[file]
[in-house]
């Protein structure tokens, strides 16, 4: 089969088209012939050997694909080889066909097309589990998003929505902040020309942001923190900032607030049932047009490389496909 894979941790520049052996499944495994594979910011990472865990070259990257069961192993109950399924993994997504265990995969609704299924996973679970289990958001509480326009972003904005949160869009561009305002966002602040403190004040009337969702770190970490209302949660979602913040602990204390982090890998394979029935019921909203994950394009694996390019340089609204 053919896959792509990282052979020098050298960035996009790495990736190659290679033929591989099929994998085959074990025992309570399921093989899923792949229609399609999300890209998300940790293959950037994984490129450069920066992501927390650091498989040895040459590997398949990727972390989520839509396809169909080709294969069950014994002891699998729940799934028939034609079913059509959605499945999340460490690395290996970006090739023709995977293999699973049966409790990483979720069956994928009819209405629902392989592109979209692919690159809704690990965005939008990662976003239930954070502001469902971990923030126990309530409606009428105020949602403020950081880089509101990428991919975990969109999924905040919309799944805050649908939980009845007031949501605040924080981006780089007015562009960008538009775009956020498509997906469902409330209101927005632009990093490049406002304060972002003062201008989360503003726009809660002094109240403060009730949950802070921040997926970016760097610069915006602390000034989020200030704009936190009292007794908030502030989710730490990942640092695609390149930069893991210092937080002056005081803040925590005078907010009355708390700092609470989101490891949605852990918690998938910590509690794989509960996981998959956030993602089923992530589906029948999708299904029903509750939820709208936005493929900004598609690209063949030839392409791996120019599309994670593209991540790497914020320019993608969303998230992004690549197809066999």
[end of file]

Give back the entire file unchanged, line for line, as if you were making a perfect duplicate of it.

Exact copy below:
[in-house]
């Protein structure tokens, strides 16, 4: 089969088209012939050997694909080889066909097309589990998003929505902040020309942001923190900032607030049932047009490389496909 894979941790520049052996499944495994594979910011990472865990070259990257069961192993109950399924993994997504265990995969609704299924996973679970289990958001509480326009972003904005949160869009561009305002966002602040403190004040009337969702770190970490209302949660979602913040602990204390982090890998394979029935019921909203994950394009694996390019340089609204 053919896959792509990282052979020098050298960035996009790495990736190659290679033929591989099929994998085959074990025992309570399921093989899923792949229609399609999300890209998300940790293959950037994984490129450069920066992501927390650091498989040895040459590997398949990727972390989520839509396809169909080709294969069950014994002891699998729940799934028939034609079913059509959605499945999340460490690395290996970006090739023709995977293999699973049966409790990483979720069956994928009819209405629902392989592109979209692919690159809704690990965005939008990662976003239930954070502001469902971990923030126990309530409606009428105020949602403020950081880089509101990428991919975990969109999924905040919309799944805050649908939980009845007031949501605040924080981006780089007015562009960008538009775009956020498509997906469902409330209101927005632009990093490049406002304060972002003062201008989360503003726009809660002094109240403060009730949950802070921040997926970016760097610069915006602390000034989020200030704009936190009292007794908030502030989710730490990942640092695609390149930069893991210092937080002056005081803040925590005078907010009355708390700092609470989101490891949605852990918690998938910590509690794989509960996981998959956030993602089923992530589906029948999708299904029903509750939820709208936005493929900004598609690209063949030839392409791996120019599309994670593209991540790497914020320019993608969303998230992004690549197809066999």